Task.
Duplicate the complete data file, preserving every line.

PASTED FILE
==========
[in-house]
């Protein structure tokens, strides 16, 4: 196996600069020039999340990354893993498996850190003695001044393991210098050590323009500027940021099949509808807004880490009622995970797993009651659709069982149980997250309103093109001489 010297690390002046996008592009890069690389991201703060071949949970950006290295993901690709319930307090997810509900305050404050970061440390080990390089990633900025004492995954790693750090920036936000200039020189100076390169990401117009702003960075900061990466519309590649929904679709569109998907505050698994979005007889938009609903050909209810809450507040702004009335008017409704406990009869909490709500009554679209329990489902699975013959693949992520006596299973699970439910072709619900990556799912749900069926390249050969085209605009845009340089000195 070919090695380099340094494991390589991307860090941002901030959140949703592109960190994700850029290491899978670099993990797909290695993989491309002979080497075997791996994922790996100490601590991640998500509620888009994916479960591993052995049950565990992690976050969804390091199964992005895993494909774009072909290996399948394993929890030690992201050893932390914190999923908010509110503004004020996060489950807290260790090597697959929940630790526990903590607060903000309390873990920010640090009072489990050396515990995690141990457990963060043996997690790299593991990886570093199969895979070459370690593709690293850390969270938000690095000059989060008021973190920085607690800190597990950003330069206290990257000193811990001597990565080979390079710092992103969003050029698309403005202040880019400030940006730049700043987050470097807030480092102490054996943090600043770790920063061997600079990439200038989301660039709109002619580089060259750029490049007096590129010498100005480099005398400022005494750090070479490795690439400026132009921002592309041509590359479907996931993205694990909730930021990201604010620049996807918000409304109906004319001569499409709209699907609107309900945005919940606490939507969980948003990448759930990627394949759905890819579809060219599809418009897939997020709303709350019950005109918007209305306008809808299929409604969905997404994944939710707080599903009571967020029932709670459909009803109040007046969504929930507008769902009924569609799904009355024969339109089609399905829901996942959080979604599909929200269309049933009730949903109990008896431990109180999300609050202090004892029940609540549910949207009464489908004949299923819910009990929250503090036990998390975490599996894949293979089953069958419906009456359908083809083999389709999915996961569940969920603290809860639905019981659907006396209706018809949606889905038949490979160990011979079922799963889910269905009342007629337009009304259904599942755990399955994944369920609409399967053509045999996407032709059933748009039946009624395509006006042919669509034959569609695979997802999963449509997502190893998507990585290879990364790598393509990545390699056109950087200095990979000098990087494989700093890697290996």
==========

[in-house]
């Protein structure tokens, strides 16, 4: 196996600069020039999340990354893993498996850190003695001044393991210098050590323009500027940021099949509808807004880490009622995970797993009651659709069982149980997250309103093109001489 010297690390002046996008592009890069690389991201703060071949949970950006290295993901690709319930307090997810509900305050404050970061440390080990390089990633900025004492995954790693750090920036936000200039020189100076390169990401117009702003960075900061990466519309590649929904679709569109998907505050698994979005007889938009609903050909209810809450507040702004009335008017409704406990009869909490709500009554679209329990489902699975013959693949992520006596299973699970439910072709619900990556799912749900069926390249050969085209605009845009340089000195 070919090695380099340094494991390589991307860090941002901030959140949703592109960190994700850029290491899978670099993990797909290695993989491309002979080497075997791996994922790996100490601590991640998500509620888009994916479960591993052995049950565990992690976050969804390091199964992005895993494909774009072909290996399948394993929890030690992201050893932390914190999923908010509110503004004020996060489950807290260790090597697959929940630790526990903590607060903000309390873990920010640090009072489990050396515990995690141990457990963060043996997690790299593991990886570093199969895979070459370690593709690293850390969270938000690095000059989060008021973190920085607690800190597990950003330069206290990257000193811990001597990565080979390079710092992103969003050029698309403005202040880019400030940006730049700043987050470097807030480092102490054996943090600043770790920063061997600079990439200038989301660039709109002619580089060259750029490049007096590129010498100005480099005398400022005494750090070479490795690439400026132009921002592309041509590359479907996931993205694990909730930021990201604010620049996807918000409304109906004319001569499409709209699907609107309900945005919940606490939507969980948003990448759930990627394949759905890819579809060219599809418009897939997020709303709350019950005109918007209305306008809808299929409604969905997404994944939710707080599903009571967020029932709670459909009803109040007046969504929930507008769902009924569609799904009355024969339109089609399905829901996942959080979604599909929200269309049933009730949903109990008896431990109180999300609050202090004892029940609540549910949207009464489908004949299923819910009990929250503090036990998390975490599996894949293979089953069958419906009456359908083809083999389709999915996961569940969920603290809860639905019981659907006396209706018809949606889905038949490979160990011979079922799963889910269905009342007629337009009304259904599942755990399955994944369920609409399967053509045999996407032709059933748009039946009624395509006006042919669509034959569609695979997802999963449509997502190893998507990585290879990364790598393509990545390699056109950087200095990979000098990087494989700093890697290996």